Blighted East Baltimore land to become urban farm

Source: Baltimore Business Journal
Date: July 25, 2013
Byline: Kevin Litten

The Baltimore Development Corp. board on Thursday approved a land deal with the Baltimore Food Hub initiative that will bring an extensive urban farming operation to East Baltimore.

Under the deal, Baltimore Food Hub would pay the city $500,000 up front and $400,000 in a takeback mortgage for land and city-owned buildings at 1801 E Oliver St., property that is seen as a gateway to Baltimore for its proximity to train tracks used by Amtrak.

Deborah Devan, the BDC project review and oversight committee chairwoman, did not lay out details of the financial structure under the deal, citing a “confidential” document board members received. But Devan did say that city that “the developers are going to pay more than the value of the real estate,” adding, “we’re not giving the land away.”

“There is $3 million in revenue [for the city] after the project is fully built out and that’s a nice return for a property that is a blight and doesn’t generate anything” in taxes, Devan said.

Gregory Heller, a senior adviser with Philadelphia-based Econsult Solutions and the project’s developer, also declined to comment on the details of the deal.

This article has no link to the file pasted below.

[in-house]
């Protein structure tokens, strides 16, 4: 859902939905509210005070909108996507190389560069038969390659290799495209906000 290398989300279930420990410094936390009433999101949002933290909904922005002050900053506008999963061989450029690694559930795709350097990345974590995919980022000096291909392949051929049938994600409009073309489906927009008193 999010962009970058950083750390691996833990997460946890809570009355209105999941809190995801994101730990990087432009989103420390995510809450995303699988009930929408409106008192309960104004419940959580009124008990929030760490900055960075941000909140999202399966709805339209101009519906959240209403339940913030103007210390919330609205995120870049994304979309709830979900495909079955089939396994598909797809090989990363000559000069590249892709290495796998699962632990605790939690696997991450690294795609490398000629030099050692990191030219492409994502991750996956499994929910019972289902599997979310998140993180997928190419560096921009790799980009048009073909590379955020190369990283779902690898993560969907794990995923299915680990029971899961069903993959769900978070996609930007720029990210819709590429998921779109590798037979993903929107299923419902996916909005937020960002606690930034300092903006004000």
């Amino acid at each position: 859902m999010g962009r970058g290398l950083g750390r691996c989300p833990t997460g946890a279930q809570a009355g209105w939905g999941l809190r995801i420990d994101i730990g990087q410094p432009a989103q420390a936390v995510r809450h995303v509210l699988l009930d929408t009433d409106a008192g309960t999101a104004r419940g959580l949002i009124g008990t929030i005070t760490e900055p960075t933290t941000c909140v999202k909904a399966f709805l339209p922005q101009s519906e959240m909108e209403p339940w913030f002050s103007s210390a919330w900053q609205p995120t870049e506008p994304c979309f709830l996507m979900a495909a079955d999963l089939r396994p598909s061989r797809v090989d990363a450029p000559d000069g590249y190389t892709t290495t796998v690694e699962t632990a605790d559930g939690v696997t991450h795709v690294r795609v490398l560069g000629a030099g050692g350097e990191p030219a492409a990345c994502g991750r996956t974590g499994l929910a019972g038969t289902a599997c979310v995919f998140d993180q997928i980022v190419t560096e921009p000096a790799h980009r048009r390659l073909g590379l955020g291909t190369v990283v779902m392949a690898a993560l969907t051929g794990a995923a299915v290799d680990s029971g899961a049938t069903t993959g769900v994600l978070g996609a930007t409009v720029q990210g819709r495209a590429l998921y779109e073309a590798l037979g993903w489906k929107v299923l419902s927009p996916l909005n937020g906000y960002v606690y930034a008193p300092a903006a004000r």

The property includes several pumping stations that used to provide water to the city. Those historic structures will be renovated to include a commercial kitchen that will serve as a food incubator for small businesses, including caterers. Land surrounding those buildings will include portable greenhouses known as “hoop houses” along the train tracks running alongside the parcel.

Partnerships are planned with Woodberry Kitchen, a restaurant that is seeking local produce for its menu offerings, and the nonprofit Humanim, which is planning a community kitchen on the site.

Devan said the project will create 100 construction jobs and eventually 100 permanent jobs.

BDC President Brenda McKenzie said the project will also be beneficial to the city and the neighborhood by providing access to healthy foods through a farmers market planned for the site.

“It’s also important in terms of reactivating that part of East Baltimore,” McKenzie said. “There’s been a lot of research done that shows foodie culture is another way for people to look at the city differently.”

Board Chairman Arnold Williams added that “this development will go a long way in transitioning” the Broadway East and Oliver neighborhoods.